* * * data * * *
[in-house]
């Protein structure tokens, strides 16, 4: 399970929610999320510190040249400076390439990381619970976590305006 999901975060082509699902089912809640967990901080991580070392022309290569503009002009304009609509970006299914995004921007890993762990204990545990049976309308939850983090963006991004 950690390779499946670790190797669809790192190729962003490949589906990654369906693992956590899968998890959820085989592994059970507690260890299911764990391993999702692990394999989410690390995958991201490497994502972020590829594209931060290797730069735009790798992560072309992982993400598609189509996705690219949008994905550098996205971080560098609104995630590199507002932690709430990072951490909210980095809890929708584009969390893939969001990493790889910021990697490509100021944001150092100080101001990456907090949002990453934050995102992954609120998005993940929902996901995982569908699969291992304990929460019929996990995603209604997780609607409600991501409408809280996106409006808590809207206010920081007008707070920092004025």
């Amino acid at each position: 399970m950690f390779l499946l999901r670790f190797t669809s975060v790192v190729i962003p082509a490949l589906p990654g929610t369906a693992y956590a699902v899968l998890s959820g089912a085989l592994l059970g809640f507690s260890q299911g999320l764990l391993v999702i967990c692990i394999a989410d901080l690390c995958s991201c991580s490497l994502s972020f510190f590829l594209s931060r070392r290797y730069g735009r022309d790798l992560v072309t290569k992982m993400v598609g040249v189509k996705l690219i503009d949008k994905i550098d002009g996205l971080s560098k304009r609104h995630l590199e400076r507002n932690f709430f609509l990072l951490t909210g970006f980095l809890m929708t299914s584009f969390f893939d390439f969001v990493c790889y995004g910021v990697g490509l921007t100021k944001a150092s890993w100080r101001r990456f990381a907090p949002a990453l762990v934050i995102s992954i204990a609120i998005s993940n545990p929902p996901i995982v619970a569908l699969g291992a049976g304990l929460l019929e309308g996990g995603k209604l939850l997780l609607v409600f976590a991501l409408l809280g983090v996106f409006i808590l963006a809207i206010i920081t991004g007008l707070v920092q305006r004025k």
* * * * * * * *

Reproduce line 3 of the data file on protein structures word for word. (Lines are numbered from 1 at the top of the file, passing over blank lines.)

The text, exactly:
């Amino acid at each position: 399970m950690f390779l499946l999901r670790f190797t669809s975060v790192v190729i962003p082509a490949l589906p990654g929610t369906a693992y956590a699902v899968l998890s959820g089912a085989l592994l059970g809640f507690s260890q299911g999320l764990l391993v999702i967990c692990i394999a989410d901080l690390c995958s991201c991580s490497l994502s972020f510190f590829l594209s931060r070392r290797y730069g735009r022309d790798l992560v072309t290569k992982m993400v598609g040249v189509k996705l690219i503009d949008k994905i550098d002009g996205l971080s560098k304009r609104h995630l590199e400076r507002n932690f709430f609509l990072l951490t909210g970006f980095l809890m929708t299914s584009f969390f893939d390439f969001v990493c790889y995004g910021v990697g490509l921007t100021k944001a150092s890993w100080r101001r990456f990381a907090p949002a990453l762990v934050i995102s992954i204990a609120i998005s993940n545990p929902p996901i995982v619970a569908l699969g291992a049976g304990l929460l019929e309308g996990g995603k209604l939850l997780l609607v409600f976590a991501l409408l809280g983090v996106f409006i808590l963006a809207i206010i920081t991004g007008l707070v920092q305006r004025k």